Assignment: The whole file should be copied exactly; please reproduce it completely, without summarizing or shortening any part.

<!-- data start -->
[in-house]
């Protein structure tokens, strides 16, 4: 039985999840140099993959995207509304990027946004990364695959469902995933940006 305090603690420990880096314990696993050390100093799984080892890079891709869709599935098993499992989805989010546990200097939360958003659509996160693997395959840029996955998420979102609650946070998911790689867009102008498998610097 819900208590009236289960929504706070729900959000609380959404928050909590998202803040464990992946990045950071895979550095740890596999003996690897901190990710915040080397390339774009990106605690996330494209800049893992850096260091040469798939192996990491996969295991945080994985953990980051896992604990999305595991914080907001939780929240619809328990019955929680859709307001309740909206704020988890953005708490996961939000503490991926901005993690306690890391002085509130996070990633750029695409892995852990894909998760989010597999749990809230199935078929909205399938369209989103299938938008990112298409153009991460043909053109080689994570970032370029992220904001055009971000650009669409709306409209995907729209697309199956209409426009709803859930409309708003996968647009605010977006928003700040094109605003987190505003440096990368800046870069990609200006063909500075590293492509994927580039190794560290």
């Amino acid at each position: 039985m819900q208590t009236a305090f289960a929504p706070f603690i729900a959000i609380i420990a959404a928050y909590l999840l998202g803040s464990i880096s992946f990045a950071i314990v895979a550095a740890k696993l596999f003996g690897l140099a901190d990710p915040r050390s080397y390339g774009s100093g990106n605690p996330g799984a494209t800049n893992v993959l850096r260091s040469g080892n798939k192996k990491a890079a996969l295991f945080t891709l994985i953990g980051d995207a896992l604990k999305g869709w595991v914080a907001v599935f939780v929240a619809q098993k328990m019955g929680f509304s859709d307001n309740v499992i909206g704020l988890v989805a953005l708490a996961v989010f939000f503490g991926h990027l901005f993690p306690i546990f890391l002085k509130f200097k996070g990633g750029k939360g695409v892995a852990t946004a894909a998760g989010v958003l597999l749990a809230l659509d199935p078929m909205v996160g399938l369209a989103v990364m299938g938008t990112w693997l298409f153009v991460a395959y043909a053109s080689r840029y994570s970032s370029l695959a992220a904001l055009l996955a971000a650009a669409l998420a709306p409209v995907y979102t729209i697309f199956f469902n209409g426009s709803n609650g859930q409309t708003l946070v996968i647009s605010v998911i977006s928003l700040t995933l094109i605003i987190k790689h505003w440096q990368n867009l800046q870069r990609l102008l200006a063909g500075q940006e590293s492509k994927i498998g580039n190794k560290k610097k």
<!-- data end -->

[in-house]
């Protein structure tokens, strides 16, 4: 039985999840140099993959995207509304990027946004990364695959469902995933940006 305090603690420990880096314990696993050390100093799984080892890079891709869709599935098993499992989805989010546990200097939360958003659509996160693997395959840029996955998420979102609650946070998911790689867009102008498998610097 819900208590009236289960929504706070729900959000609380959404928050909590998202803040464990992946990045950071895979550095740890596999003996690897901190990710915040080397390339774009990106605690996330494209800049893992850096260091040469798939192996990491996969295991945080994985953990980051896992604990999305595991914080907001939780929240619809328990019955929680859709307001309740909206704020988890953005708490996961939000503490991926901005993690306690890391002085509130996070990633750029695409892995852990894909998760989010597999749990809230199935078929909205399938369209989103299938938008990112298409153009991460043909053109080689994570970032370029992220904001055009971000650009669409709306409209995907729209697309199956209409426009709803859930409309708003996968647009605010977006928003700040094109605003987190505003440096990368800046870069990609200006063909500075590293492509994927580039190794560290």
């Amino acid at each position: 039985m819900q208590t009236a305090f289960a929504p706070f603690i729900a959000i609380i420990a959404a928050y909590l999840l998202g803040s464990i880096s992946f990045a950071i314990v895979a550095a740890k696993l596999f003996g690897l140099a901190d990710p915040r050390s080397y390339g774009s100093g990106n605690p996330g799984a494209t800049n893992v993959l850096r260091s040469g080892n798939k192996k990491a890079a996969l295991f945080t891709l994985i953990g980051d995207a896992l604990k999305g869709w595991v914080a907001v599935f939780v929240a619809q098993k328990m019955g929680f509304s859709d307001n309740v499992i909206g704020l988890v989805a953005l708490a996961v989010f939000f503490g991926h990027l901005f993690p306690i546990f890391l002085k509130f200097k996070g990633g750029k939360g695409v892995a852990t946004a894909a998760g989010v958003l597999l749990a809230l659509d199935p078929m909205v996160g399938l369209a989103v990364m299938g938008t990112w693997l298409f153009v991460a395959y043909a053109s080689r840029y994570s970032s370029l695959a992220a904001l055009l996955a971000a650009a669409l998420a709306p409209v995907y979102t729209i697309f199956f469902n209409g426009s709803n609650g859930q409309t708003l946070v996968i647009s605010v998911i977006s928003l700040t995933l094109i605003i987190k790689h505003w440096q990368n867009l800046q870069r990609l102008l200006a063909g500075q940006e590293s492509k994927i498998g580039n190794k560290k610097k």